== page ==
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Japanese Monk Sues Buddhist Temple Over Heavy Workload

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Three monks at work on Mount Koya. From thewholeworldisaplayground.com
Three monks at work on Mount Koya. From thewholeworldisaplayground.com

A 46-year-old Japanese monk working at a temple on Mount Koya, a World Heritage Site in Japan’s Wakayama Prefecture, is suing his employers for damages and unpaid wages, claiming that he was forced to work non-stop, catering to visiting tourists, and that his heavy workload lead to depression.

The monk filed the lawsuit in April against the organization that operates the temple. According to his lawyer, Noritake Shirakura, he is seeking 8.6 million yen (US$78,000) in compensation.

“If you work as a monk, too often you work without work-hour management,” Shirakura said. “You provide labour, but you are told it’s part of religious training. And if it’s training, you must endure even it causes you significant hardship.” He added: “Through this case, we will argue that such a notion is outdated.” (The Telegraph)

The monk started working at temple in 2008 and developed depression in December 2015, leading him to be absent from work from March 2016. A local labour bureau has acknowledged his complaint, confirming that the monk once worked for a full month without a day off.

According to the complaint, the monk’s daily schedule included making preparations for guests and tourists before 5am, after which he sometimes worked for 17 hours performing various temple functions, including attending visitors sometimes well into the evening.

The case is an uncommon example of a public labour dispute in the Japanese spiritual sector. In 2017, another Buddhist temple in Kyoto made headlines after being ordered to compensate two monks a combined US$60,000 for years of unpaid overtime. The temple admitted it had not been keeping track of working hours.

Mount Koya’s popularity as a tourist destination has surged since 2004. From travelarrangejapan.com
Mount Koya’s popularity as a tourist destination has surged since 2004. From travelarrangejapan.com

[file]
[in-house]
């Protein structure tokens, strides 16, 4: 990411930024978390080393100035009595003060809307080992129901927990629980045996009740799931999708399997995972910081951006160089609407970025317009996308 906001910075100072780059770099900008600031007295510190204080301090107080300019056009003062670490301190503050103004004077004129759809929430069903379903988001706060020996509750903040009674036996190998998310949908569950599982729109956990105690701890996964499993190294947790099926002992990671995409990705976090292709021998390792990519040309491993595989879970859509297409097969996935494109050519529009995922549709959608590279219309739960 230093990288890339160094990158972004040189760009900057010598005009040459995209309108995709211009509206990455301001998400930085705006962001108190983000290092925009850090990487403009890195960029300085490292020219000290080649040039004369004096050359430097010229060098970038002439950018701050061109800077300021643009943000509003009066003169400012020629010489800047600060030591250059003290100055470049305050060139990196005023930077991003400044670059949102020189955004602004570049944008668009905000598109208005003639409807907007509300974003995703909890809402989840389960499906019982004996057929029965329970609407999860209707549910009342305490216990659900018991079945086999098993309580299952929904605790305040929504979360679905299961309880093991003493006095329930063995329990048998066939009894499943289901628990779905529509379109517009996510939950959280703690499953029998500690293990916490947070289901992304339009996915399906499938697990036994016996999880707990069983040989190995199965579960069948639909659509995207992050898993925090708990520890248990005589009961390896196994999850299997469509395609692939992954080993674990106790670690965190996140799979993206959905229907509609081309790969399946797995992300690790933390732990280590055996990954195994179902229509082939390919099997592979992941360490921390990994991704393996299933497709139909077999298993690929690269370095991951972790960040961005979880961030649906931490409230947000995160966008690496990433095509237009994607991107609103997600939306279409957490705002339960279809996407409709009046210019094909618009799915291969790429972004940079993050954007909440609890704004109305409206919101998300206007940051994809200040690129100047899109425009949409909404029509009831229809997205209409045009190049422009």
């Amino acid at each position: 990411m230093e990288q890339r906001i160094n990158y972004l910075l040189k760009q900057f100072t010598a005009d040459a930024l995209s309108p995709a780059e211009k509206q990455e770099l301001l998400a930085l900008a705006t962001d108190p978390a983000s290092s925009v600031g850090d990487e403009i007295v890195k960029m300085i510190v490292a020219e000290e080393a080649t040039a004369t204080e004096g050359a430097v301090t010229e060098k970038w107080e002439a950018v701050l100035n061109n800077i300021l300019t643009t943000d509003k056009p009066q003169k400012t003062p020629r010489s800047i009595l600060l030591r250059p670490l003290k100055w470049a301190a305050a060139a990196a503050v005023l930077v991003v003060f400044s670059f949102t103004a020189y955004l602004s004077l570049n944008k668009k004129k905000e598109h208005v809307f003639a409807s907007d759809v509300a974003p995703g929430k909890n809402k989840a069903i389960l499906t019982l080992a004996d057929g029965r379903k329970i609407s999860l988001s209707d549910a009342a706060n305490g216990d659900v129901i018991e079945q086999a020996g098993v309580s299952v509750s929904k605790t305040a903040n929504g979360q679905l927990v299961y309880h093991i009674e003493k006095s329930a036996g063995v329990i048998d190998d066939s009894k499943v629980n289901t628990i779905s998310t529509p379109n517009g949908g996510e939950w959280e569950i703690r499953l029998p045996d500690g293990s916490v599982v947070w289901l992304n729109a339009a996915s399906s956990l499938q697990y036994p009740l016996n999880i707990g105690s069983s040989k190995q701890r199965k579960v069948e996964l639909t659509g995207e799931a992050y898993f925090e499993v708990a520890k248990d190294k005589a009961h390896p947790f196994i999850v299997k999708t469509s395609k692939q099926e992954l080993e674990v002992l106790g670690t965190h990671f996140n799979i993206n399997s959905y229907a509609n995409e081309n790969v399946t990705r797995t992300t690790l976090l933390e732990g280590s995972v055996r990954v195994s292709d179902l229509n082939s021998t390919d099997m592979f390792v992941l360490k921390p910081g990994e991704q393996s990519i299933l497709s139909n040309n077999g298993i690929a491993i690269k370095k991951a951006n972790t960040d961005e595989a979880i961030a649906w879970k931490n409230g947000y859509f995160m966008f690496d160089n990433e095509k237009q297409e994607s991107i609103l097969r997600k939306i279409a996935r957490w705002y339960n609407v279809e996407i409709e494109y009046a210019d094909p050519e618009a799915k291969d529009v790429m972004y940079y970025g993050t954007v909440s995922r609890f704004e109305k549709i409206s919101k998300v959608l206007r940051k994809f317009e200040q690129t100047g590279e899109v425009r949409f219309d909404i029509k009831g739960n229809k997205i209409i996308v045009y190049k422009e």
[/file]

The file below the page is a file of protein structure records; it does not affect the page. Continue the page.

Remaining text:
The name of the monk and that of the temple being sued were not immediately available. According to Shirakura, the monk wanted to preserve his anonymity to ensure that he could eventually return to his work, or find another position in a small community of Buddhist monks.

The complaint argues that the monk was forced to perform paid labour that went far beyond his spiritual duties. On one occasion in 2015, when the Koyasan area celebrated its 1,200th anniversary, the monk was forced to work for 64 consecutive days to cope with the wave of tourists who visited the site.

Mount Koya (高野山) is the epicentre of Shingon Buddhism in Japan, where it was introduced in 805 by Kobo Daishi, also known as Kukai, one of Japan’s most notable religious leaders. Mount Koya has 117 temples, 52 of which are equipped with shukubo, lodgings built for monks and worshippers.

According to The Japan Times, the annual number of shukubo guests surged after the mountain was declared a World Heritage Site in 2004, doubling from 200,000 annual visitors to  440,000 in the record year 2015. In addition, the number of foreign guests has almost tripled since 2013.

Overwork is a major problem in Japan, and death by overwork is a recognised phenomenon known as karoshi.  Last year, the Japanese government released a report stating that there were 191 cases of karoshi in the 12 months to March 2017, and that more than 7 per cent of Japanese employees logged over 20 hours of overtime per week. The case above seems to suggest that even Buddhist monks are facing taxing work hours.

See more

Monk sues temple at Mount Koya World Heritage site over heavy workload (The Japan Times)
‘Depressed’ monk sues one of Japan’s most sacred Buddhist temples after non-stop tourist visits left him ‘overworked’ (The Telegraph)
Brutal hours aren’t just for salarymen: Japanese monk sues temple for overwork (The Washington Post)
‘Depressed and overworked’ Japanese monk sues World Heritage Site temple on Mount Koya (South China Morning Post)
Mount Koya (Japan-guide.com)

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